This is one area where the phone is let down, when I went looking for a case, I found only one, and not a lot else accessory wise. However this is a compromise I find acceptable, being as the phone feels so chunky and solid anyway, I am not feeling the need to buy a case, although I did order the only one available just so that I do have something to put it in when I don’t take my main wallet, and the case does match the style of the phone and it is wallet style case itself, so fits in well with the whole MANLY concept of the phone. Other than this there is actually no other accessories I actually need, so again I have no real complaints.


After several months using this phone, I can say that the camera is a bit of a let down. As long as you have good lighting then it takes great pictures which I have been happy with, but as soon as lighting is less than adequate then it struggles to get focus, and the flash often seems to go off BEFORE the shutter, which means it does nothing to illuminate the target. The rest of the time the flash seems to add a blue hue to the picture, which is also not great.

Customer Support

This has been the biggest let down of all, support from UHANS is virtually nonexistent. I contacted them about an issue I was having with the SDCARD reporting wrong size, and each reply took several weeks, the last response took them 2 months, so I gave up as they simply did not care and were unhelpful.

I then had cause to contact them about connecting the phone to the PC as this also would not work. They told me that Windows 10 is not supported and I had to install Windows XP or Windows 7 to do this. This is absolutely shocking and incompetent that they are suggesting I install an end of life, no longer supported OS with serious security vulnerabilities. Even Windows 7 is no longer secure to use.


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Turn your Android into a Windows Phone

Turn your Android into a Windows Phone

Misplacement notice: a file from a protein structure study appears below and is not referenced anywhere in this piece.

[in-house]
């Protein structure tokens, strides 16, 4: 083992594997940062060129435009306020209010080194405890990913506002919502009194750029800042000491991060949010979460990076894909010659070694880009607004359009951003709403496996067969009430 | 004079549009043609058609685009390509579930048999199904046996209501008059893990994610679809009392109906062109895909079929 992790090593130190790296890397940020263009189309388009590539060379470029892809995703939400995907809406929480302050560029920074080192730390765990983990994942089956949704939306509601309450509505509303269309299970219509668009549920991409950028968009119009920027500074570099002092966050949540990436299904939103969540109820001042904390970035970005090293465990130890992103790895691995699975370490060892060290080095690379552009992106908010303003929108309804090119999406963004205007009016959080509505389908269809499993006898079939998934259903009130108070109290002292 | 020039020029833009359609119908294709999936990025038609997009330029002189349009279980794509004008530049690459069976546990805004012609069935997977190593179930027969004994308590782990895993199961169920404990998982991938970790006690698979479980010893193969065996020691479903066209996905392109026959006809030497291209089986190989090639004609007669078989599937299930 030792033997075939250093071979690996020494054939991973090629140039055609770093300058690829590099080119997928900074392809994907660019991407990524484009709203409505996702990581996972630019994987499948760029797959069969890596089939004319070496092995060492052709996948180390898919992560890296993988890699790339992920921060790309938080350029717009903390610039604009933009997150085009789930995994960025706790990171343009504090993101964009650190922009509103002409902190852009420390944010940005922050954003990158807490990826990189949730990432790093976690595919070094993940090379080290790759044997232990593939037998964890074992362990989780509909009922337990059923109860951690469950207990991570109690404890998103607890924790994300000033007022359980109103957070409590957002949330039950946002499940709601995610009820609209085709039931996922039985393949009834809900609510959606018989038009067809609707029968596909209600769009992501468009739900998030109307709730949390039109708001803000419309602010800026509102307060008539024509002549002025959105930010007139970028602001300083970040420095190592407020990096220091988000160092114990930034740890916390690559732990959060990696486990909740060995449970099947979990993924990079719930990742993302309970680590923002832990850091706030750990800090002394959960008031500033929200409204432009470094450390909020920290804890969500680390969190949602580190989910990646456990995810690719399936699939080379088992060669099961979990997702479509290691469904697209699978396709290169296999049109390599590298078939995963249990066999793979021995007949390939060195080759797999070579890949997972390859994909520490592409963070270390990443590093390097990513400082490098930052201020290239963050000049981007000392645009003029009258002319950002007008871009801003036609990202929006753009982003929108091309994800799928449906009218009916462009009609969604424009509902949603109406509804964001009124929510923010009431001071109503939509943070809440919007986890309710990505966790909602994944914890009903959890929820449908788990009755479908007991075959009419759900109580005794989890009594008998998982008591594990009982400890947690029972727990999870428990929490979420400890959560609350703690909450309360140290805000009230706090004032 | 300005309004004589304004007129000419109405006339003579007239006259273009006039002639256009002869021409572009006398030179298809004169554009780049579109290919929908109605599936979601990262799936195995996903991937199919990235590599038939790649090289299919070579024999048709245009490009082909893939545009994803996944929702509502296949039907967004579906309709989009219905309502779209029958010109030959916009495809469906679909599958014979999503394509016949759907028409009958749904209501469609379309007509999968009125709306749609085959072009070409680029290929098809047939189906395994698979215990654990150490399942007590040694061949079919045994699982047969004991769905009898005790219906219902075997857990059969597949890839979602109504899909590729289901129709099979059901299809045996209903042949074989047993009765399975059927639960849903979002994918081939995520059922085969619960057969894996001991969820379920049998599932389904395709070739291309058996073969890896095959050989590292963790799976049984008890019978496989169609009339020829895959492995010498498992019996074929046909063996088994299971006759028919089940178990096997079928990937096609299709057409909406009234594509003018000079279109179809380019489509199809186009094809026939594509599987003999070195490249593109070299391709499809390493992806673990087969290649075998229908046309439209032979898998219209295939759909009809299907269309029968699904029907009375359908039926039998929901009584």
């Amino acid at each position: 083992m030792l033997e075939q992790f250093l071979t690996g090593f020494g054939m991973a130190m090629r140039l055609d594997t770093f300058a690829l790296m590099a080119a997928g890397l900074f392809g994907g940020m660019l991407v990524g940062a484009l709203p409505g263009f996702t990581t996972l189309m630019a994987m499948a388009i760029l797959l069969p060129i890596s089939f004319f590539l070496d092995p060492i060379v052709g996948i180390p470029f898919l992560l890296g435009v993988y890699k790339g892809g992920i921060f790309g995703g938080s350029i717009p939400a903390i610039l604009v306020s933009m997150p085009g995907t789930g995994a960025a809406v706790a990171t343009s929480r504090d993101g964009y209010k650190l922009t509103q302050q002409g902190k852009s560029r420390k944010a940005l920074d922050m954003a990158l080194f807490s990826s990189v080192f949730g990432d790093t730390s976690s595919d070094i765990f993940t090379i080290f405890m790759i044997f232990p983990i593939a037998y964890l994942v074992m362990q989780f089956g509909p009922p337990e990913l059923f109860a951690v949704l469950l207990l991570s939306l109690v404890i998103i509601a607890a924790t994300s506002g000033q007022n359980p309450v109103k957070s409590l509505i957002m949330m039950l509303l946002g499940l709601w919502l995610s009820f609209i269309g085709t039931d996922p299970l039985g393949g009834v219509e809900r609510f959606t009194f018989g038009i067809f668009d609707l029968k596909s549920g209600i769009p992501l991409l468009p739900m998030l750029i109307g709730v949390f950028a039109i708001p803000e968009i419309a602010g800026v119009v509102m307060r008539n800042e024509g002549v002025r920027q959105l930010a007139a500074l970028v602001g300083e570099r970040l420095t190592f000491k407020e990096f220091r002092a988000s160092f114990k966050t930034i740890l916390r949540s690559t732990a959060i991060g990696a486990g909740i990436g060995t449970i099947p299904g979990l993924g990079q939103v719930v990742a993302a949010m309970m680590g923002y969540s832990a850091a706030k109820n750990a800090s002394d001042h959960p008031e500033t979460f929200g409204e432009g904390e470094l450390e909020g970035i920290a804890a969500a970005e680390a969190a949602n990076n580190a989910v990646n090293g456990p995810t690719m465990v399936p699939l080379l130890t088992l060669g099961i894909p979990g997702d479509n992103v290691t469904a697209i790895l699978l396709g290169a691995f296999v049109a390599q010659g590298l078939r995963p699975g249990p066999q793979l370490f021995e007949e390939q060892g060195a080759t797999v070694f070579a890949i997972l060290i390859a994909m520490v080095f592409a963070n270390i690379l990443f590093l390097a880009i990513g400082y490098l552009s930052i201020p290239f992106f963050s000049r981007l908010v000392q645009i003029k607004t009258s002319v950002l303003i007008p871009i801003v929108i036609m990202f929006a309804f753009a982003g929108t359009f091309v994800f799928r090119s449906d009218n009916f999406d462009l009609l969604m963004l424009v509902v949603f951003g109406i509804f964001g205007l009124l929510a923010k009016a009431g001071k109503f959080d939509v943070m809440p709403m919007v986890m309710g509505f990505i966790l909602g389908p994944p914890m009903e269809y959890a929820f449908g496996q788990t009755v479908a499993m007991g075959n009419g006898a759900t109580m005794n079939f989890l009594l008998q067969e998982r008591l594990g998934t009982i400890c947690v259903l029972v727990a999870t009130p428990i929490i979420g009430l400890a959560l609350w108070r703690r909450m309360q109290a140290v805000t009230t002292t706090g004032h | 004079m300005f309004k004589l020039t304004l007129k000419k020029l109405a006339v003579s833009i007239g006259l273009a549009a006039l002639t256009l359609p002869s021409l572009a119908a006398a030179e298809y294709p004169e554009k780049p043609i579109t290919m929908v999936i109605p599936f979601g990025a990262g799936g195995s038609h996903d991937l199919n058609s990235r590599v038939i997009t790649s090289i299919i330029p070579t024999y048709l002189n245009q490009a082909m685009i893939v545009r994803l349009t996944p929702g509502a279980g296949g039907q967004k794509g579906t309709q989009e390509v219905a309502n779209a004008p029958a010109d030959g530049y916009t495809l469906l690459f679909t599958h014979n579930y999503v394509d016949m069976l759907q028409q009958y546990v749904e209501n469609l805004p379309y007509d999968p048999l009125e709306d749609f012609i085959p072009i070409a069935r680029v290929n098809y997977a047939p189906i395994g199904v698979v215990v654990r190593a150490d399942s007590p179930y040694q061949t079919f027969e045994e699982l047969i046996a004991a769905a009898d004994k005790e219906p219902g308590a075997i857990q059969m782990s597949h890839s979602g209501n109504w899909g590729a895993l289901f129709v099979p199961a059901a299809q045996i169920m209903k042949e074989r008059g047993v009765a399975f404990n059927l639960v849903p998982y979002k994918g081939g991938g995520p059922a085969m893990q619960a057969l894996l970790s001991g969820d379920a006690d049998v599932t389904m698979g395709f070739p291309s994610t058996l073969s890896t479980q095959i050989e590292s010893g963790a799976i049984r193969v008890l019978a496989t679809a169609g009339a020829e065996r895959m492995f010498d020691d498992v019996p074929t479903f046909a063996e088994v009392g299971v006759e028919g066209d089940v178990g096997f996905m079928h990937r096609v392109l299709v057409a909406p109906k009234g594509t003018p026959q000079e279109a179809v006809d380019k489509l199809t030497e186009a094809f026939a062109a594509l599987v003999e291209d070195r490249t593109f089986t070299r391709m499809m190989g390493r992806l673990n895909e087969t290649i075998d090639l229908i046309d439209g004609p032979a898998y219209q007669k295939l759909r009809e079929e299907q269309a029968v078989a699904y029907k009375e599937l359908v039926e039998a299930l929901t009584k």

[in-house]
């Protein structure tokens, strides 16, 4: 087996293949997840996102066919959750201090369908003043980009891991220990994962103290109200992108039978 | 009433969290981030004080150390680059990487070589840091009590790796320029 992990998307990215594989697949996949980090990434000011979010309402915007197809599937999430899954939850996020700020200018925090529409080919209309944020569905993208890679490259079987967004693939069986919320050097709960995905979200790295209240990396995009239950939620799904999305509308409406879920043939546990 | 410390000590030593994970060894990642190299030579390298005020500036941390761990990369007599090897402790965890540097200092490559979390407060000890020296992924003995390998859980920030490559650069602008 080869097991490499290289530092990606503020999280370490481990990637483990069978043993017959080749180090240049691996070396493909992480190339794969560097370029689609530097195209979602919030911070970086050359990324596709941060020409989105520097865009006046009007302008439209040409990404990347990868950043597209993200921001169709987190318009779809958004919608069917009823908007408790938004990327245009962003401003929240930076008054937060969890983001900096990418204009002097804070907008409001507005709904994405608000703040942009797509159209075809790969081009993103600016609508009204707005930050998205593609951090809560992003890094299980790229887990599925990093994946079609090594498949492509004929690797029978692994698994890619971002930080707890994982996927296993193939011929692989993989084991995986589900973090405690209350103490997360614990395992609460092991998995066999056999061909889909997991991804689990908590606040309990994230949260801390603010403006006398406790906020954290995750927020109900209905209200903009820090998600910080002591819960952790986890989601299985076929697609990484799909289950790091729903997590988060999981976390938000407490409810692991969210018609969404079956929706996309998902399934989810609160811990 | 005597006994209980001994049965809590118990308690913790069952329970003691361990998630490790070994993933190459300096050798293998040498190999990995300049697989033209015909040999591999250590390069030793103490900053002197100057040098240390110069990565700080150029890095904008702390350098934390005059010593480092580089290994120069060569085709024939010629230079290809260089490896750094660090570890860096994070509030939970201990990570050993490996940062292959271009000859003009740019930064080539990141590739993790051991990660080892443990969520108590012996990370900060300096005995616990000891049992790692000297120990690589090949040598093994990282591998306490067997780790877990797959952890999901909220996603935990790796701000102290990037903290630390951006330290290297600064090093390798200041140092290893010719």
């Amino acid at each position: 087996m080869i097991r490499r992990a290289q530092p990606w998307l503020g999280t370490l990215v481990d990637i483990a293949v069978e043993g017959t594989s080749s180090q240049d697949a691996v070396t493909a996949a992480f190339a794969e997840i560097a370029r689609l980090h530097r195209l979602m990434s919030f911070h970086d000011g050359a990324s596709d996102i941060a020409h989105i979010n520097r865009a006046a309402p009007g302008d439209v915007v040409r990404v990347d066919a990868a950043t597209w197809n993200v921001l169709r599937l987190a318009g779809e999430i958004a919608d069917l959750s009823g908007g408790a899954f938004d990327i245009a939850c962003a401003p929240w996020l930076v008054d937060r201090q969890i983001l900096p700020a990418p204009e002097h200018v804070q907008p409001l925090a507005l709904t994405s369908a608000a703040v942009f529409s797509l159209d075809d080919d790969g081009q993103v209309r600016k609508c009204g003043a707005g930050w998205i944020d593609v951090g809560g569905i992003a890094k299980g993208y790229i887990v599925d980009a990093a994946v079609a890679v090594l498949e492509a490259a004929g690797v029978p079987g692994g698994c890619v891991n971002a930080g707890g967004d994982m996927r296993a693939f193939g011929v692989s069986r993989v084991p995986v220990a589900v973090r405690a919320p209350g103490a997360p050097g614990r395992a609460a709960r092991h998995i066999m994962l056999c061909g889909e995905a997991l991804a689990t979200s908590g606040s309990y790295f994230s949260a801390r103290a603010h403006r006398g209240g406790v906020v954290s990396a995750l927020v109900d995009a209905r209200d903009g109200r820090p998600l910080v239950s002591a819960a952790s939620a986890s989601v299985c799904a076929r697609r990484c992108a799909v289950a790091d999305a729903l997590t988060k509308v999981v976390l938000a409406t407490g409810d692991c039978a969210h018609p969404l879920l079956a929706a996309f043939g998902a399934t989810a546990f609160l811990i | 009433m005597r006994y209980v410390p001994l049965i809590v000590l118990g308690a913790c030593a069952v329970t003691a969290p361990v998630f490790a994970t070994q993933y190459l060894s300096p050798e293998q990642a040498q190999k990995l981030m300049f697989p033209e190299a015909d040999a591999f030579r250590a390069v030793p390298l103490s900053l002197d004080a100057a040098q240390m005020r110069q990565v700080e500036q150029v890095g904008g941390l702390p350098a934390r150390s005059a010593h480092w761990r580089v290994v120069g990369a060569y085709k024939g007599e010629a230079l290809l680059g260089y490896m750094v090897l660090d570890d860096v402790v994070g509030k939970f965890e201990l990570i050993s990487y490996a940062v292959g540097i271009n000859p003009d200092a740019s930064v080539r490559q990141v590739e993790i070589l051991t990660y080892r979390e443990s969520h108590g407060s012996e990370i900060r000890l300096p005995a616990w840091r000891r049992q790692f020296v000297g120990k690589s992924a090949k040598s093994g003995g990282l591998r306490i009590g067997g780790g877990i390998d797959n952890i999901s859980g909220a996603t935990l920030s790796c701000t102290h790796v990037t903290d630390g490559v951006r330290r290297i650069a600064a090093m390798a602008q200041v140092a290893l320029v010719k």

Windows Phone has received a lot of bad publicity, and the main complaint you see from ignorant reviewers is that there is a lack of apps for windows Phones (WP). While there may be many legitimate reasons to not like WP, lack of apps is not one of them, there are currently over 500,000 apps in the WP store, and there were 300k even when I got my phone, so I would hardly call this a lack of apps. Sure there are some apps you may want that do not exist because most vendors do not bother with WP due to the small user base, but in most cases someone else has created a good alternative and I have found the quality of most WP apps to be high. I have only found a very small handful of apps I wanted which were not available at all or were so bad I could not use them, LastPass and Kayako are 2, both of which I needed and both of which are dire on Windows as the developers have put barely any effort into them and they lack the functionality of their Android counterparts.

The biggest cock up that Microsoft did make was not releasing Windows Phone 10 at the same time as Windows 10, and I think this killed it for them, aside from being too late to the phone  party in general. And then they have taken forever to roll out the upgrade to Windows phone 8 users, and many phones will not even keep the upgrade as promised as their phones do not meet minimum memory requirements.

I have a Nokia Lumia 930, running WP 8.1, which I purchased after getting fed up with Android updates making my Galaxy note unusable, killing my battery life etc. It turns out I much preferred Windows Phone, it was faster, more responsive, more reliable, and I simply preferred the more grown up and business like UI. The requirements for WP are also a lot lower and thus the phones are lower spec and cheaper as a result. Certainly there were some areas of functionality lacking, and I got fed up waiting for WP10 to be released for my phone, and so I installed the insider preview instead. Sadly it has been riddled with bugs, with each update seeming to break something new, and then it seems the last update I did must have resulted in the battery being drained super fast, as it was only lasting half a day with no use whatsoever and suddenly became unusable.

At the time I thought it was a problem with the phone/battery itself, so decided to bite the bullet and get an upgrade from O2, and decided to try the much applauded Samsung Galaxy S7 edge (which I will be reviewing). While I like the look of the new Lumia 950 XL,  my experience with WP10 insider preview has given me a bad impression that if I bought a new WP10 phone, I would have same issues, and as much as I like Windows Phone, unless Microsoft pulls a rabbit out of the hat, its days are certainly numbers, unless the rumored surface phone saves the day.

wp_ss_20160317_0001.pngNow annoyingly after I got my new Galaxy S7, my son asked if he could have my Lumia 930, so I did a factory reset on it, and installed latest updates, and guess what, the battery is now fine GRRR!!